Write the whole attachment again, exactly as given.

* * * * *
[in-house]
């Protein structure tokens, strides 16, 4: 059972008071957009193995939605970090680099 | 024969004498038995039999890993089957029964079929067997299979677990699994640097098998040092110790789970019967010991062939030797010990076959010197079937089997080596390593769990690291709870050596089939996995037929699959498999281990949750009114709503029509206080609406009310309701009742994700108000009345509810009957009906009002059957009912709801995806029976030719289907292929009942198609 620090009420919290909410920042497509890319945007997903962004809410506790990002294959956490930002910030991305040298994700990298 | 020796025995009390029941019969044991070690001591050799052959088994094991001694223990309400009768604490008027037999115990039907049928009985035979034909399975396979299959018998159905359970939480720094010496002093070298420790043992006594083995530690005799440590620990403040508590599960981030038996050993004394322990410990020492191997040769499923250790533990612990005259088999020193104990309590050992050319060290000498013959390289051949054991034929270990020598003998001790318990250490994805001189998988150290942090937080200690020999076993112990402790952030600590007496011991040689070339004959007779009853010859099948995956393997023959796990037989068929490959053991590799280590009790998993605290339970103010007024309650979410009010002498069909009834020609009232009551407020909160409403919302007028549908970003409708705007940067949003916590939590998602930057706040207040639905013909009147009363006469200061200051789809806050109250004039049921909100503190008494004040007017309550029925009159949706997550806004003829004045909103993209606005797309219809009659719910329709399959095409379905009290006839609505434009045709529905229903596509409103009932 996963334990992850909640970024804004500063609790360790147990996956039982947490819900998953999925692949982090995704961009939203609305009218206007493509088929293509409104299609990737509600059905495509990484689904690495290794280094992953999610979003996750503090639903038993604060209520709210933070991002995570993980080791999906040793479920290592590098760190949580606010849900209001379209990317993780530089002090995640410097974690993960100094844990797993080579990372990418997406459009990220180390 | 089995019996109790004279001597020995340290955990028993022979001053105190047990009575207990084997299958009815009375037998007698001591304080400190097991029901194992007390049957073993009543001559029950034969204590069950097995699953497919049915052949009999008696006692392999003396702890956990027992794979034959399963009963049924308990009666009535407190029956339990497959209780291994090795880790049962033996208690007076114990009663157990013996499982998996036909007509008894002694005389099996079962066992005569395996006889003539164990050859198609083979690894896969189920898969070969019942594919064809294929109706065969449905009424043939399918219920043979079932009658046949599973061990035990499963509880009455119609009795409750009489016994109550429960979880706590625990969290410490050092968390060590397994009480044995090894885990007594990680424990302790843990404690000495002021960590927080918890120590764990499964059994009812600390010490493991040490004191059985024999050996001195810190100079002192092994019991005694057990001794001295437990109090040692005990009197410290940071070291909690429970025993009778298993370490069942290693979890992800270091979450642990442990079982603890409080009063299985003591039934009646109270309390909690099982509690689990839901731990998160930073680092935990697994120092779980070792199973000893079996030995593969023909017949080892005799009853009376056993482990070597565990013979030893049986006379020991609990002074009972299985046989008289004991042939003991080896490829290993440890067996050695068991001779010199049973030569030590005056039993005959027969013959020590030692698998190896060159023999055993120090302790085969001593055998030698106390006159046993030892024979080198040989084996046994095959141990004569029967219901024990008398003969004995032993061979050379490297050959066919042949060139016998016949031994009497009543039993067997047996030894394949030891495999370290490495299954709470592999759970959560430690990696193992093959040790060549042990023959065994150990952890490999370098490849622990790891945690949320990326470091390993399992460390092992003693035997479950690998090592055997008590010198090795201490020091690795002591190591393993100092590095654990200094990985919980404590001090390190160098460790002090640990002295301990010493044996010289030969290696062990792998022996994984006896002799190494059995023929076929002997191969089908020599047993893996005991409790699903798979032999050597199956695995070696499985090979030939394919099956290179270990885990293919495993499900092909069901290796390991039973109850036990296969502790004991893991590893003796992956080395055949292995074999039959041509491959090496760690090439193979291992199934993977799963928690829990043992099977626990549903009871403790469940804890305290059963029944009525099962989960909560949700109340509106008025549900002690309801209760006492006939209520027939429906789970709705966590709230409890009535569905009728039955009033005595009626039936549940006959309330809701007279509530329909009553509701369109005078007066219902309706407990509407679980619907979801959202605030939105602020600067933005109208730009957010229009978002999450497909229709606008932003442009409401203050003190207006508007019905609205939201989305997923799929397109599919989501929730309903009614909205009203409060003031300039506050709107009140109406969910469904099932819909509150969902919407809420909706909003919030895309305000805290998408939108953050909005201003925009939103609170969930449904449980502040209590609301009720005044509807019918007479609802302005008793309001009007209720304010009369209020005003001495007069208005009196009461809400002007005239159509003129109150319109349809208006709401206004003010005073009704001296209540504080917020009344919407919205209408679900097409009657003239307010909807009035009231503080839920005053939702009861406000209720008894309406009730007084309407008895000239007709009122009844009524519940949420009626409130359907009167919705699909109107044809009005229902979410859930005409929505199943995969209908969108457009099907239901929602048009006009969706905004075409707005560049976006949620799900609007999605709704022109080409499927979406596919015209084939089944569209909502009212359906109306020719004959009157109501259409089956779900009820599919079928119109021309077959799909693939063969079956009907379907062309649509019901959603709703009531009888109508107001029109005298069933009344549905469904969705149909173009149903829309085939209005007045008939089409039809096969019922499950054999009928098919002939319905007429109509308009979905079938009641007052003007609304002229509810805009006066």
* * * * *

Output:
[in-house]
């Protein structure tokens, strides 16, 4: 059972008071957009193995939605970090680099 | 024969004498038995039999890993089957029964079929067997299979677990699994640097098998040092110790789970019967010991062939030797010990076959010197079937089997080596390593769990690291709870050596089939996995037929699959498999281990949750009114709503029509206080609406009310309701009742994700108000009345509810009957009906009002059957009912709801995806029976030719289907292929009942198609 620090009420919290909410920042497509890319945007997903962004809410506790990002294959956490930002910030991305040298994700990298 | 020796025995009390029941019969044991070690001591050799052959088994094991001694223990309400009768604490008027037999115990039907049928009985035979034909399975396979299959018998159905359970939480720094010496002093070298420790043992006594083995530690005799440590620990403040508590599960981030038996050993004394322990410990020492191997040769499923250790533990612990005259088999020193104990309590050992050319060290000498013959390289051949054991034929270990020598003998001790318990250490994805001189998988150290942090937080200690020999076993112990402790952030600590007496011991040689070339004959007779009853010859099948995956393997023959796990037989068929490959053991590799280590009790998993605290339970103010007024309650979410009010002498069909009834020609009232009551407020909160409403919302007028549908970003409708705007940067949003916590939590998602930057706040207040639905013909009147009363006469200061200051789809806050109250004039049921909100503190008494004040007017309550029925009159949706997550806004003829004045909103993209606005797309219809009659719910329709399959095409379905009290006839609505434009045709529905229903596509409103009932 996963334990992850909640970024804004500063609790360790147990996956039982947490819900998953999925692949982090995704961009939203609305009218206007493509088929293509409104299609990737509600059905495509990484689904690495290794280094992953999610979003996750503090639903038993604060209520709210933070991002995570993980080791999906040793479920290592590098760190949580606010849900209001379209990317993780530089002090995640410097974690993960100094844990797993080579990372990418997406459009990220180390 | 089995019996109790004279001597020995340290955990028993022979001053105190047990009575207990084997299958009815009375037998007698001591304080400190097991029901194992007390049957073993009543001559029950034969204590069950097995699953497919049915052949009999008696006692392999003396702890956990027992794979034959399963009963049924308990009666009535407190029956339990497959209780291994090795880790049962033996208690007076114990009663157990013996499982998996036909007509008894002694005389099996079962066992005569395996006889003539164990050859198609083979690894896969189920898969070969019942594919064809294929109706065969449905009424043939399918219920043979079932009658046949599973061990035990499963509880009455119609009795409750009489016994109550429960979880706590625990969290410490050092968390060590397994009480044995090894885990007594990680424990302790843990404690000495002021960590927080918890120590764990499964059994009812600390010490493991040490004191059985024999050996001195810190100079002192092994019991005694057990001794001295437990109090040692005990009197410290940071070291909690429970025993009778298993370490069942290693979890992800270091979450642990442990079982603890409080009063299985003591039934009646109270309390909690099982509690689990839901731990998160930073680092935990697994120092779980070792199973000893079996030995593969023909017949080892005799009853009376056993482990070597565990013979030893049986006379020991609990002074009972299985046989008289004991042939003991080896490829290993440890067996050695068991001779010199049973030569030590005056039993005959027969013959020590030692698998190896060159023999055993120090302790085969001593055998030698106390006159046993030892024979080198040989084996046994095959141990004569029967219901024990008398003969004995032993061979050379490297050959066919042949060139016998016949031994009497009543039993067997047996030894394949030891495999370290490495299954709470592999759970959560430690990696193992093959040790060549042990023959065994150990952890490999370098490849622990790891945690949320990326470091390993399992460390092992003693035997479950690998090592055997008590010198090795201490020091690795002591190591393993100092590095654990200094990985919980404590001090390190160098460790002090640990002295301990010493044996010289030969290696062990792998022996994984006896002799190494059995023929076929002997191969089908020599047993893996005991409790699903798979032999050597199956695995070696499985090979030939394919099956290179270990885990293919495993499900092909069901290796390991039973109850036990296969502790004991893991590893003796992956080395055949292995074999039959041509491959090496760690090439193979291992199934993977799963928690829990043992099977626990549903009871403790469940804890305290059963029944009525099962989960909560949700109340509106008025549900002690309801209760006492006939209520027939429906789970709705966590709230409890009535569905009728039955009033005595009626039936549940006959309330809701007279509530329909009553509701369109005078007066219902309706407990509407679980619907979801959202605030939105602020600067933005109208730009957010229009978002999450497909229709606008932003442009409401203050003190207006508007019905609205939201989305997923799929397109599919989501929730309903009614909205009203409060003031300039506050709107009140109406969910469904099932819909509150969902919407809420909706909003919030895309305000805290998408939108953050909005201003925009939103609170969930449904449980502040209590609301009720005044509807019918007479609802302005008793309001009007209720304010009369209020005003001495007069208005009196009461809400002007005239159509003129109150319109349809208006709401206004003010005073009704001296209540504080917020009344919407919205209408679900097409009657003239307010909807009035009231503080839920005053939702009861406000209720008894309406009730007084309407008895000239007709009122009844009524519940949420009626409130359907009167919705699909109107044809009005229902979410859930005409929505199943995969209908969108457009099907239901929602048009006009969706905004075409707005560049976006949620799900609007999605709704022109080409499927979406596919015209084939089944569209909502009212359906109306020719004959009157109501259409089956779900009820599919079928119109021309077959799909693939063969079956009907379907062309649509019901959603709703009531009888109508107001029109005298069933009344549905469904969705149909173009149903829309085939209005007045008939089409039809096969019922499950054999009928098919002939319905007429109509308009979905079938009641007052003007609304002229509810805009006066």